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Oneida Chief Shikellamy
Posted By Dennis Partridge On In Native American,Pennsylvania | No Comments
With To-re-wa-wa-kon ‘Paul Wallace’ as a guide, the Mohawks headed over a road, that once was an Indian trail, toward the north. Their route was over a beautiful country of hills and valleys. With their friend they soon reached the beautiful Susquehanna River Valley. At Sunbury, Pa. they visited the site of the cabin of old Chief Shikellamy. It was here that the great Oneida chief, the overseer of Vice-Gerent of the Delaware and other refugee Indians of the region lived. This was where his village, Shamokin, was located and where be spent most of his time from 1728 to 1748. Here is where the great chief died and was buried. Near here the Mohawks saw two monuments erected to this great Indian. The inscription on one of the monuments was as follows: “Erected as a memorial to Shikellamy, also Swataney, “Our Enlightener”, the representative of the Six Nations, in this province. First sent to Shamokin ‘Sunbury’ in 1728. Appointed Vice-Gerent in 1745, died Dec. 6, 1748. He was buried near this spot. This diplomat and statesman was a firm friend of the Province of Pennsylvania – erected by Augusta Chapter D. A. R. in cooperation with Pennsylvania Historical Commission, June 1915.” The other monument bore the following inscription : “SHIKELLAMY-Oneida Chief and overseer or Vice-Gerent of the Six Nations, asserting Iroquois dominion over conquered Delaware and other tribes. He lived at Shamokin Indian Town, Sunbury, from about 1728 until his death, 1748-said to be buried near here.”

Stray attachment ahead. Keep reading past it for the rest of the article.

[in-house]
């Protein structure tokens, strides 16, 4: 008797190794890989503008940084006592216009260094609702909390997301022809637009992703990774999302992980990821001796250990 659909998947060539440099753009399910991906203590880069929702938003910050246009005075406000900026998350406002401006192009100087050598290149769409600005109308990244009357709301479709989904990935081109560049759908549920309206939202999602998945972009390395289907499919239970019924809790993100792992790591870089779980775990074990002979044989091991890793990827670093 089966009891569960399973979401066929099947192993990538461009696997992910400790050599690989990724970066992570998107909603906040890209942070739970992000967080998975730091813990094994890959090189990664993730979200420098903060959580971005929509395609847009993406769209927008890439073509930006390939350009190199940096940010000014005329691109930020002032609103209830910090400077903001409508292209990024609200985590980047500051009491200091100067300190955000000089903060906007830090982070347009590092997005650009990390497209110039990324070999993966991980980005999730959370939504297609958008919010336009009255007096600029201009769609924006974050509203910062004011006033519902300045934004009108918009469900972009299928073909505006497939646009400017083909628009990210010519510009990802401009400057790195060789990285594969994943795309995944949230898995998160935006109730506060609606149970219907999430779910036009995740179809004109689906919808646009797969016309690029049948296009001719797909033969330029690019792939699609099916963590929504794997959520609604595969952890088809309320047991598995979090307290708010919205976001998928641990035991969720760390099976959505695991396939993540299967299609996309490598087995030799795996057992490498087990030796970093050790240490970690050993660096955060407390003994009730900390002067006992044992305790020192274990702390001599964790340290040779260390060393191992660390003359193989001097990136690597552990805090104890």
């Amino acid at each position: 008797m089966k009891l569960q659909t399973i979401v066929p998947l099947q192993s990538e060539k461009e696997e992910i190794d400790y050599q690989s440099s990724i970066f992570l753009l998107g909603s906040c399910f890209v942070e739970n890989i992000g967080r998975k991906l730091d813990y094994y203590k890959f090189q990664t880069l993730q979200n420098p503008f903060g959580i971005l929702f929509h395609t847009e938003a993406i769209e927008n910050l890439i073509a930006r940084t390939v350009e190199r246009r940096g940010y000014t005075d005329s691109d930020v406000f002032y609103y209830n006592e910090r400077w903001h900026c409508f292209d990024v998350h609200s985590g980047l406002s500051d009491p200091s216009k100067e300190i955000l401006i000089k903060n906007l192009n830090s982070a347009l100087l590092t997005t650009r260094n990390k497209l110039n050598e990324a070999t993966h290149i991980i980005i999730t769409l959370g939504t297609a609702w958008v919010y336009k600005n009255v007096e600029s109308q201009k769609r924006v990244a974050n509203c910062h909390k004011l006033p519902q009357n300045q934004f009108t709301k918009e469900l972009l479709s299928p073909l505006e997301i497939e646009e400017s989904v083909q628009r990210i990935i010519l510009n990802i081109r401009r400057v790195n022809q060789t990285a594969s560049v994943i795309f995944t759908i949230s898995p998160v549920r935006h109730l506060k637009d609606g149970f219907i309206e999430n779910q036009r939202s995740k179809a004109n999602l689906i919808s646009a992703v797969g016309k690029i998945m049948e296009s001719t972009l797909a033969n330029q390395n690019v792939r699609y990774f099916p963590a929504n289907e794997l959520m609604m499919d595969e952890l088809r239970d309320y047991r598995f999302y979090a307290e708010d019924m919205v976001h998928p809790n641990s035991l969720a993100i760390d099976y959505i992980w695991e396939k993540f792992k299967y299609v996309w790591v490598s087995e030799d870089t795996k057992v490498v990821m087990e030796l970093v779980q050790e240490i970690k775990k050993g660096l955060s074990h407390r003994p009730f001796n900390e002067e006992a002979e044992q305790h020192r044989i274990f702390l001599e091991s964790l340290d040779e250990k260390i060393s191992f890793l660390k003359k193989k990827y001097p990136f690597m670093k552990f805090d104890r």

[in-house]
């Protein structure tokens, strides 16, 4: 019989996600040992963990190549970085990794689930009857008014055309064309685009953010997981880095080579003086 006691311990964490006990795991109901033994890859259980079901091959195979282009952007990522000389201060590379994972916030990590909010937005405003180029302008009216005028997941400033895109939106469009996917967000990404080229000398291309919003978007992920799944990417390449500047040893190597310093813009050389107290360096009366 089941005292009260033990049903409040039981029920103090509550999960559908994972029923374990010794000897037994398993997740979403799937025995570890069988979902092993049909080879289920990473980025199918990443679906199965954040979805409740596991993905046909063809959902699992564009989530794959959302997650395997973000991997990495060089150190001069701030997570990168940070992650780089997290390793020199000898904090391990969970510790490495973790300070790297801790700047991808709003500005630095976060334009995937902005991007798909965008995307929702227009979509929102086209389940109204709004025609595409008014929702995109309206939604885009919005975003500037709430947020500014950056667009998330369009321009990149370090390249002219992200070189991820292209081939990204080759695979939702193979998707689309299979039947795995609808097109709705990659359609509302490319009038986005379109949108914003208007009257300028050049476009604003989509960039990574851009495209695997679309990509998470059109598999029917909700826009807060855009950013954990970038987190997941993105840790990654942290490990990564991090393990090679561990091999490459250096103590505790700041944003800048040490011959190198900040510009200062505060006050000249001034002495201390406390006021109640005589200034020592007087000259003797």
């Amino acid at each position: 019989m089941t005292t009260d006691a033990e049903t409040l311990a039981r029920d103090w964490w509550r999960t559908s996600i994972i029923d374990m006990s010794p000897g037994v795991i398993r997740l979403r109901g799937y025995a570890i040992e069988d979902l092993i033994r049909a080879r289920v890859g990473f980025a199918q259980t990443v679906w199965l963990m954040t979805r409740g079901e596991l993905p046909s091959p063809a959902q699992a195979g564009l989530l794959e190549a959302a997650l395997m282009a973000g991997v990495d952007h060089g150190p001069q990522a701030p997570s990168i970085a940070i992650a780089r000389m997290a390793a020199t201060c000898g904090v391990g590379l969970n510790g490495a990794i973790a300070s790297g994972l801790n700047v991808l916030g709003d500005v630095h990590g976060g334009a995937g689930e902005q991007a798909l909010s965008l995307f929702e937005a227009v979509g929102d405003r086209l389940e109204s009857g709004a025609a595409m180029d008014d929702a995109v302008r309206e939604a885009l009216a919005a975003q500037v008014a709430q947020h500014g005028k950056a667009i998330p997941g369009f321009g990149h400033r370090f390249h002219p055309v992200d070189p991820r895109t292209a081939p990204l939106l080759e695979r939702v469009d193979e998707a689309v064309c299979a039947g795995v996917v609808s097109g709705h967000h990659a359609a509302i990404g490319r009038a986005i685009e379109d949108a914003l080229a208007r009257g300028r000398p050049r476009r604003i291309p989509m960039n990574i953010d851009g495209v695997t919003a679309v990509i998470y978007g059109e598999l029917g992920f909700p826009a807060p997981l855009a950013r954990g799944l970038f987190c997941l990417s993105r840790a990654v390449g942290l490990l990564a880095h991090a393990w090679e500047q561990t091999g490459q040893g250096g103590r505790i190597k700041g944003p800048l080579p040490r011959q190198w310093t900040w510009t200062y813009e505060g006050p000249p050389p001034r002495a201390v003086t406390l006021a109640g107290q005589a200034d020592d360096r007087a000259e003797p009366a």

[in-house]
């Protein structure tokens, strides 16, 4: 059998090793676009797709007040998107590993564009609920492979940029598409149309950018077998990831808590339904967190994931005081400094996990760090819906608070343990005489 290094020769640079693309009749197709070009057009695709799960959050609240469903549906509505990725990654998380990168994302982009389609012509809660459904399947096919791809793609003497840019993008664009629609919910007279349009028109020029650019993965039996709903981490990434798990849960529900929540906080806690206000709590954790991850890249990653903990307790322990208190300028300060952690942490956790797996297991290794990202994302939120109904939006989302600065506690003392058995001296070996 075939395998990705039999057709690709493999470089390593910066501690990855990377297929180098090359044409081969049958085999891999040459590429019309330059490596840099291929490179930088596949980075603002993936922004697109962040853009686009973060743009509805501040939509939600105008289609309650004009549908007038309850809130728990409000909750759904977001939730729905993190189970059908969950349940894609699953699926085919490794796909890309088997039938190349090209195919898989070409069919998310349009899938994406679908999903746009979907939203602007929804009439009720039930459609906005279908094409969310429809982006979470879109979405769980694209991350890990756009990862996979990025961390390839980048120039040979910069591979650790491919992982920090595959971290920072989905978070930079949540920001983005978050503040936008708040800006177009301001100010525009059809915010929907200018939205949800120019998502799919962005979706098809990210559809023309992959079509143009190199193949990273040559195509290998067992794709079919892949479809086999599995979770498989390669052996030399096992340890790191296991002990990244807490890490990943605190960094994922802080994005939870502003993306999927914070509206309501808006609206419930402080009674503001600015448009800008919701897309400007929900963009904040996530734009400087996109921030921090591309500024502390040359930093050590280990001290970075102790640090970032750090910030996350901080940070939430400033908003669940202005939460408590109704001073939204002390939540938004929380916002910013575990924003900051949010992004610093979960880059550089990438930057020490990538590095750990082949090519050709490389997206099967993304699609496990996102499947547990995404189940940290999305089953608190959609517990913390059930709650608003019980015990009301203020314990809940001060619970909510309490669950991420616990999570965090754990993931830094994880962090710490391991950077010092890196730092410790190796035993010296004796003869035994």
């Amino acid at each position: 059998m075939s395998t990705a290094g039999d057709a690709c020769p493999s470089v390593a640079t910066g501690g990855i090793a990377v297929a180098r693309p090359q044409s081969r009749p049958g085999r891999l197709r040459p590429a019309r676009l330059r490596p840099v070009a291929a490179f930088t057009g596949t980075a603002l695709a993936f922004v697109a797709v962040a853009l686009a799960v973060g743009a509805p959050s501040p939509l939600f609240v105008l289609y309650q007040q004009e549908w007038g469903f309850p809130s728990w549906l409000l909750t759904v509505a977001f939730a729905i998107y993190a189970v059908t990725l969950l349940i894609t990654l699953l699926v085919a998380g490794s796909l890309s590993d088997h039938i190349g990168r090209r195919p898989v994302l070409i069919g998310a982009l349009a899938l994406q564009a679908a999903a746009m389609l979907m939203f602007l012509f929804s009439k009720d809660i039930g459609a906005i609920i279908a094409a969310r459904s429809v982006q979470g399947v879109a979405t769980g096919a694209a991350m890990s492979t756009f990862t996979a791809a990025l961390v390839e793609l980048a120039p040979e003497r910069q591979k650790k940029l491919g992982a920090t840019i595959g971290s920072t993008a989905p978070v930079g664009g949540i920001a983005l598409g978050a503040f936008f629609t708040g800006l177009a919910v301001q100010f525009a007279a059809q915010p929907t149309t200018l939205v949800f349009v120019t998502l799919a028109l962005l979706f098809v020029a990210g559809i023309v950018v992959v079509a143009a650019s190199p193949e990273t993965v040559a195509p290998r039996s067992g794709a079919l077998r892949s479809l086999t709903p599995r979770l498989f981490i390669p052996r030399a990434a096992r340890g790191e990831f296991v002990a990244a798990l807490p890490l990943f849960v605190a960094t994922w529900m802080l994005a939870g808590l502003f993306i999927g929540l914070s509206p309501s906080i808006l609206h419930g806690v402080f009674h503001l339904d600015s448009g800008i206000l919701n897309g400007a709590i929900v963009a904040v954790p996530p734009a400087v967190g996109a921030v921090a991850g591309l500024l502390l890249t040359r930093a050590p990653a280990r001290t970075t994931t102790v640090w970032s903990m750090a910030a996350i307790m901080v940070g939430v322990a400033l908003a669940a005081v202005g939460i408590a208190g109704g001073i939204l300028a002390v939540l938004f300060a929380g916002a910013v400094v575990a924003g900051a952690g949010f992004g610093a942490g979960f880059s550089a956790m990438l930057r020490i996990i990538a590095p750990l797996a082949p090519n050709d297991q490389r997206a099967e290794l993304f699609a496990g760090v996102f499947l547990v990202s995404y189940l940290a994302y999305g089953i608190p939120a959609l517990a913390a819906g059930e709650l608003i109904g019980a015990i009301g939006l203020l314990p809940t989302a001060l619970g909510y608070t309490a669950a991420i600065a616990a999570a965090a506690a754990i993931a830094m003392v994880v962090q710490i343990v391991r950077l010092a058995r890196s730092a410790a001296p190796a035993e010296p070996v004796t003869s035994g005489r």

Shikellamy’s real name was Ongwaterohiathe. ‘It has caused the sky to be bright for us’. This famous Oneida chief has also been called Swataney. When a tribe was conquered by the Six Nations, a deputy or vice -gerent was sent by the Iroquois or Six Nation Council to watch over the tribe. Shikellamy was such a deputy sent by the Great Federal Council of the Six Nations ‘Onondaga’ in 1728 to watch over Deleware, Shawnee and other tribes in the Valley of the Susquehanna River in what is now the State of Pennsylvania. This chief was highly respected, by not only the Six Nations, but by the white colonial folks as well. He was always the friend of the white man and upon many occasions treated white settlers with great kindness. He never drank the white man’s firewater because, as he once said, “I never wish to be a fool.” He tried to prevent the sale of this cursed drink to those Indians under his trust. One of his first acts as Vice-Gerent was to send word to the colonial officials that unless they stopped peddling rum among his people, friendly relations between the Six Nations and the Colony of Pennsylvania would cease. This ultimatum to the Pennsylvania Government was delivered in 1731. Because of the harm that liquor peddlers were causing among their people, many Indians were moving west to the Ohio Valley where the French were trying to alienate them from English interests. The English had reason to fear friendly relations between the Six Nations and the French.